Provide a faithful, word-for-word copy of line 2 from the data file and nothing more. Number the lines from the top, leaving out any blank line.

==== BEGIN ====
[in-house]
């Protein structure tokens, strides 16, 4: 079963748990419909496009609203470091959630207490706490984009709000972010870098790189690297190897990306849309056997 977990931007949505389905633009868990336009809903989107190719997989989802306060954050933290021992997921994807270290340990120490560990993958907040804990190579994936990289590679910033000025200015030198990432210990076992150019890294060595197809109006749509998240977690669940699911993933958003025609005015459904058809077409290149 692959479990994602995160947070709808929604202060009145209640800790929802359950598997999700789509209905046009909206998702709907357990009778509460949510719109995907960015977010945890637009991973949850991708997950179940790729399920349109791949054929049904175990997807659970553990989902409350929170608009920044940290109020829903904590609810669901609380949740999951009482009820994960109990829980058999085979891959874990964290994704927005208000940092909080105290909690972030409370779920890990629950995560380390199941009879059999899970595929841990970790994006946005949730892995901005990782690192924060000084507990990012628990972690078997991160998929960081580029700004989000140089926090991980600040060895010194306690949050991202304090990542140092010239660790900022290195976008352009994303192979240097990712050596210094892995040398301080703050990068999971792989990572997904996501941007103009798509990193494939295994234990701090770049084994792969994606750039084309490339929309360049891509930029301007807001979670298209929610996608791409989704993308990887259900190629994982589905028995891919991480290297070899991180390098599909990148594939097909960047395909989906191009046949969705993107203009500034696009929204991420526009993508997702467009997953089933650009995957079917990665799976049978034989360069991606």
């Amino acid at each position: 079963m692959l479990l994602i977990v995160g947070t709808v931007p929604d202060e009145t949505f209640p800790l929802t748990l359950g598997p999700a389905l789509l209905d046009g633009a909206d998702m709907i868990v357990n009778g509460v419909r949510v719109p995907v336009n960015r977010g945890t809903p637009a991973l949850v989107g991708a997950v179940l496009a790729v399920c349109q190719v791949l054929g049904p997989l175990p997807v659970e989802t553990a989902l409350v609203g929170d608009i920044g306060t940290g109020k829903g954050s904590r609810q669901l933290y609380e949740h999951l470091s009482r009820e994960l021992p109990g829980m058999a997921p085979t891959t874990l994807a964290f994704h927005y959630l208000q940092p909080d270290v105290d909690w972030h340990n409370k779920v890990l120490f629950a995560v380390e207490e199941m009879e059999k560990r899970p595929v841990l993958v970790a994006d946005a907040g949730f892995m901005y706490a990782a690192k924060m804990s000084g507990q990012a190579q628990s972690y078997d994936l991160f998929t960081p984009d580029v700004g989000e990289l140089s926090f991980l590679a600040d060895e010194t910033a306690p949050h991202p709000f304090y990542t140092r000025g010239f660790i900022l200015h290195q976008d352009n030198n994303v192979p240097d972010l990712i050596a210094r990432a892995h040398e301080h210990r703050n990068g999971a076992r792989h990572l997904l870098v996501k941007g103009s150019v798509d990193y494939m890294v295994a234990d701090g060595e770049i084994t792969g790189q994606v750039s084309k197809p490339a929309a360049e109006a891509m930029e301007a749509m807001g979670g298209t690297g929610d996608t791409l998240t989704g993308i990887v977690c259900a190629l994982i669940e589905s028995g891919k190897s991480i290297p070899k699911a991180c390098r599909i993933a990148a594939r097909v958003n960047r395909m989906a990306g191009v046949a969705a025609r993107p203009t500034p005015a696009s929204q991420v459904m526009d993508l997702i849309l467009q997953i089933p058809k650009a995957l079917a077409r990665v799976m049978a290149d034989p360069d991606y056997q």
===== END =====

């Protein structure tokens, strides 16, 4: 079963748990419909496009609203470091959630207490706490984009709000972010870098790189690297190897990306849309056997 977990931007949505389905633009868990336009809903989107190719997989989802306060954050933290021992997921994807270290340990120490560990993958907040804990190579994936990289590679910033000025200015030198990432210990076992150019890294060595197809109006749509998240977690669940699911993933958003025609005015459904058809077409290149 692959479990994602995160947070709808929604202060009145209640800790929802359950598997999700789509209905046009909206998702709907357990009778509460949510719109995907960015977010945890637009991973949850991708997950179940790729399920349109791949054929049904175990997807659970553990989902409350929170608009920044940290109020829903904590609810669901609380949740999951009482009820994960109990829980058999085979891959874990964290994704927005208000940092909080105290909690972030409370779920890990629950995560380390199941009879059999899970595929841990970790994006946005949730892995901005990782690192924060000084507990990012628990972690078997991160998929960081580029700004989000140089926090991980600040060895010194306690949050991202304090990542140092010239660790900022290195976008352009994303192979240097990712050596210094892995040398301080703050990068999971792989990572997904996501941007103009798509990193494939295994234990701090770049084994792969994606750039084309490339929309360049891509930029301007807001979670298209929610996608791409989704993308990887259900190629994982589905028995891919991480290297070899991180390098599909990148594939097909960047395909989906191009046949969705993107203009500034696009929204991420526009993508997702467009997953089933650009995957079917990665799976049978034989360069991606």